Friday, May 29, 2020

My First Haiku May 29, 2020


Some say, "a picture is worth a thousand words."  As a life-long photographer, I used to agree with that until I discovered haiku poetry and experienced how poetic words with a photo can double the impact for both the author and the reader. 

However, once upon a time, I had the preconceived notion that I could never write haiku. I resisted the idea of my poems having to follow the syllable count rules of 5/7/5 It seemed too restrictive. 

Then I met friends who encouraged me to give it a try.  I kept wondering if I could write one but didn't dare until the evening of May 29, 2020 when a switch was flipped. Something happened to me that night.  The cause may have been juxtaposed events of (1) fearfully arriving home with a husband fresh out of surgery to find helicopters circling, the streets of Minneapolis Minnesota under curfew because of riots and, (2) a stranger leaving a bouquet of flowers on my doorstep.   

While my husband was recovering in the guest room an inner voice compelled me to photograph the bouquet of flowers, which wasn't all that unusual.  But the surprise was the poem that burst forth without any preconceived intention.  That poem was to become my first haiku. My first experience at how haiku poems can literally burst out of you when you give yourself permission to write them.   

In the beginning, I was very timid and wrote sporadically until I dared myself to write every day, which I do now, sometimes 3 - 4 per day. To a large degree this is thanks to THE DAILY HAIKU community on Facebook which I discovered early on my haiku journey.  I will be forever grateful to founder Amanda White @AmandaWhite10 and the countless poets, in Minnesota and internationally, who encourage my photopoetry with their "Likes," positive comments, and constructive criticisms.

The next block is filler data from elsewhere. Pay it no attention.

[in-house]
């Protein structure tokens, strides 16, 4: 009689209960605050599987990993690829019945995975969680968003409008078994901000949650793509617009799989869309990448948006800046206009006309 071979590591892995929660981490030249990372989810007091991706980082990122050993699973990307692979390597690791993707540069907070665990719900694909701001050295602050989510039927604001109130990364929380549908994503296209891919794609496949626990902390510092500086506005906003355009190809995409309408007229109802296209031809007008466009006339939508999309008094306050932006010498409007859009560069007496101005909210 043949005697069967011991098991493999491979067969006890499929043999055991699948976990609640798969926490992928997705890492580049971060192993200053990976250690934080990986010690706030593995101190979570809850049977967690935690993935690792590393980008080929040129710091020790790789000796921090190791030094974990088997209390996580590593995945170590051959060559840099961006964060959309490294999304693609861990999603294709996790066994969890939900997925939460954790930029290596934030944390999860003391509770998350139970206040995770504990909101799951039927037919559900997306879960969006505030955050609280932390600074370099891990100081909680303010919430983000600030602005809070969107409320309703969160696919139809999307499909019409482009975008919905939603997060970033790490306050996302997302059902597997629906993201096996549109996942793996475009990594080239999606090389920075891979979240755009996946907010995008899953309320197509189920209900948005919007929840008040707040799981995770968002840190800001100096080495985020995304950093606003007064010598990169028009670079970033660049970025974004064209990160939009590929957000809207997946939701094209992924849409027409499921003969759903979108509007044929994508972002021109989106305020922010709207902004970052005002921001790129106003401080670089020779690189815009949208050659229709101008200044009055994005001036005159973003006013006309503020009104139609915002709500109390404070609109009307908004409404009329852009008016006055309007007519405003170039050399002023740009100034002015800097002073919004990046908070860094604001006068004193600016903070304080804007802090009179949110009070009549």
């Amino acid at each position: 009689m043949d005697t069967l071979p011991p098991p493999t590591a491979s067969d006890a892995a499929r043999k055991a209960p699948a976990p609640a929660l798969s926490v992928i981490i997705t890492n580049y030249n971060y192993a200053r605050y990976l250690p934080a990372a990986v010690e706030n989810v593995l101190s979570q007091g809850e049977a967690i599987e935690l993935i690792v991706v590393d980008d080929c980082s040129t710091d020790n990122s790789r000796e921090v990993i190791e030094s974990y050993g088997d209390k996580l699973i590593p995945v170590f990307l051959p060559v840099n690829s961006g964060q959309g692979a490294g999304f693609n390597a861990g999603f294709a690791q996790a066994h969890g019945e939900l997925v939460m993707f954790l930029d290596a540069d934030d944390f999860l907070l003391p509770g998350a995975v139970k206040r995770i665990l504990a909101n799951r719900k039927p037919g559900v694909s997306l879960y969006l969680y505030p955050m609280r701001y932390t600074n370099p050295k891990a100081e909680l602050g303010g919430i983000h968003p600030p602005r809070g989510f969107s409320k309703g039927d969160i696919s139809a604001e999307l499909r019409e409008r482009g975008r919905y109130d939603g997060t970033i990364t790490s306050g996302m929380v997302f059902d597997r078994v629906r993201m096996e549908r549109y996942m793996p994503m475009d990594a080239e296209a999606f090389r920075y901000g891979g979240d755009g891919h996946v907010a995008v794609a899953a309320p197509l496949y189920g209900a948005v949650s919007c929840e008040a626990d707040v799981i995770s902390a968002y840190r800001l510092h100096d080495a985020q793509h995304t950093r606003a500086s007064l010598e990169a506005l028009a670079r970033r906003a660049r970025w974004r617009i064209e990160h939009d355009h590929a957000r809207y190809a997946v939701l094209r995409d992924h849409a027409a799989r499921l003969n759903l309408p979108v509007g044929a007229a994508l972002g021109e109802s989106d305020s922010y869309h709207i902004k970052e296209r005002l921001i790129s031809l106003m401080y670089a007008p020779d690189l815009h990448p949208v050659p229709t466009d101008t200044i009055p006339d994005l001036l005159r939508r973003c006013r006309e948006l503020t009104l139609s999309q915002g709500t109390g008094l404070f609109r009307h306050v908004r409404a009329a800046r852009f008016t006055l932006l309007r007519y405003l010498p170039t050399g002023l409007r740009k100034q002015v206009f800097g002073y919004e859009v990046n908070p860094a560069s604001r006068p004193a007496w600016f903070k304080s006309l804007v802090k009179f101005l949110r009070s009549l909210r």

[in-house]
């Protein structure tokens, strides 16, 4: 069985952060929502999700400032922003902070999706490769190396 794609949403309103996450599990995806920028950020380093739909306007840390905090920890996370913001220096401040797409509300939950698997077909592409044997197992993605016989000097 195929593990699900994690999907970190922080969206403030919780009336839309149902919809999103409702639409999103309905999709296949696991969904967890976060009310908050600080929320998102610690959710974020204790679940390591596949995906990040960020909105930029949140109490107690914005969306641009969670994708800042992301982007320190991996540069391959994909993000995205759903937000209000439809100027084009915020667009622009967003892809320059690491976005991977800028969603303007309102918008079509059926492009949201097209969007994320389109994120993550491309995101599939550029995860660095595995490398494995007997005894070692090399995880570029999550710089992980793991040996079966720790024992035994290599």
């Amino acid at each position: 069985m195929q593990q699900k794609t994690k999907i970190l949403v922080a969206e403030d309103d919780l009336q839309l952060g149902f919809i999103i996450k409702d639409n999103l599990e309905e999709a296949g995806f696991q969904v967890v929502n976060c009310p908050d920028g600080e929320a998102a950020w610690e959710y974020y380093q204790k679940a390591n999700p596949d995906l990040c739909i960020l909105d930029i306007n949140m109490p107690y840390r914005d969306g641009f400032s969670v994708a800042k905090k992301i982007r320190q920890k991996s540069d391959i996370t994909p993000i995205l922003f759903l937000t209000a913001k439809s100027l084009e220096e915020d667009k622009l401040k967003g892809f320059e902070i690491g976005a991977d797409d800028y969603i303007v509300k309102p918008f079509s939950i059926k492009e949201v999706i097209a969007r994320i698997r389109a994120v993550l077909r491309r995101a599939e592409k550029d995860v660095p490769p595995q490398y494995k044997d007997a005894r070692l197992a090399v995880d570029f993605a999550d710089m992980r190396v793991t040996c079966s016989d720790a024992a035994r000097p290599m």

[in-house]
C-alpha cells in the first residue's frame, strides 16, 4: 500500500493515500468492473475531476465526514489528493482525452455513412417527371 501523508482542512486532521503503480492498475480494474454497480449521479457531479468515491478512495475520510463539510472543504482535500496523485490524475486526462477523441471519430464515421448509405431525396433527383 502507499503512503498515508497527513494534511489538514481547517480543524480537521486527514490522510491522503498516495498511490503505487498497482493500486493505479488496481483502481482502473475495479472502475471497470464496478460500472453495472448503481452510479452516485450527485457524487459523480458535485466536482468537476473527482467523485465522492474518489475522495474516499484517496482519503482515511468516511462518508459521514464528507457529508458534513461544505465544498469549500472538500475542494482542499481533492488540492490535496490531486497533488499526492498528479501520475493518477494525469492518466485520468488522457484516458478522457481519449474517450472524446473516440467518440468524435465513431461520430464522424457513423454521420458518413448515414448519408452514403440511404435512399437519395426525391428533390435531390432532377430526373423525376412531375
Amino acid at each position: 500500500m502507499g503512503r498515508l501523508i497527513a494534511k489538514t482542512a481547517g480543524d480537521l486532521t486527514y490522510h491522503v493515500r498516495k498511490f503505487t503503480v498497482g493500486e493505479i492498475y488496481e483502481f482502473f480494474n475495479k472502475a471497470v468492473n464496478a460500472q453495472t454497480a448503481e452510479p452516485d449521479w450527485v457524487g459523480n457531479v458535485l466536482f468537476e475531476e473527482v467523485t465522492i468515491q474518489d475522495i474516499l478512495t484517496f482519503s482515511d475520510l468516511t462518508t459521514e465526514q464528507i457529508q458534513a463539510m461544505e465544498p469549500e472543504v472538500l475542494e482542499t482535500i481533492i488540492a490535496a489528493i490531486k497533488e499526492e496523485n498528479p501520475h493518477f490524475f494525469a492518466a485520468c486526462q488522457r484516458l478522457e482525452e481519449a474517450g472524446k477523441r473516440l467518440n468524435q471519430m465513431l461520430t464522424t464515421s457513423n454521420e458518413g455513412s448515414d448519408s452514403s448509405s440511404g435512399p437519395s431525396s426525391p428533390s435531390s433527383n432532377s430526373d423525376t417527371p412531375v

You may discover that my new Instagram name where I share my photopoetry is @wendywalks.photopoetry.  Titled as such because my photopoetry are usually created while taking walks and writing haiku with a dear group of kindred spirits who join me for both activities: Melissa Moore, Lisanne Winslow, Nicole Mautz, Karen Graham, and Arianne WinslowI am so grateful for their companionship and inspiration.  

I cannot imagine how I would have survived without having the creative practice of (1) writing haiku poems (2) making photographs, and (3) communicating with my poetry friends.   

Copyright Wendy Blomseth 2021

Forest of One Tree

PhotoPoetry Journal Vol. 1 - 2020 Lockdown

Hands Are Full

  petrichor   heavy in the air   fills our hands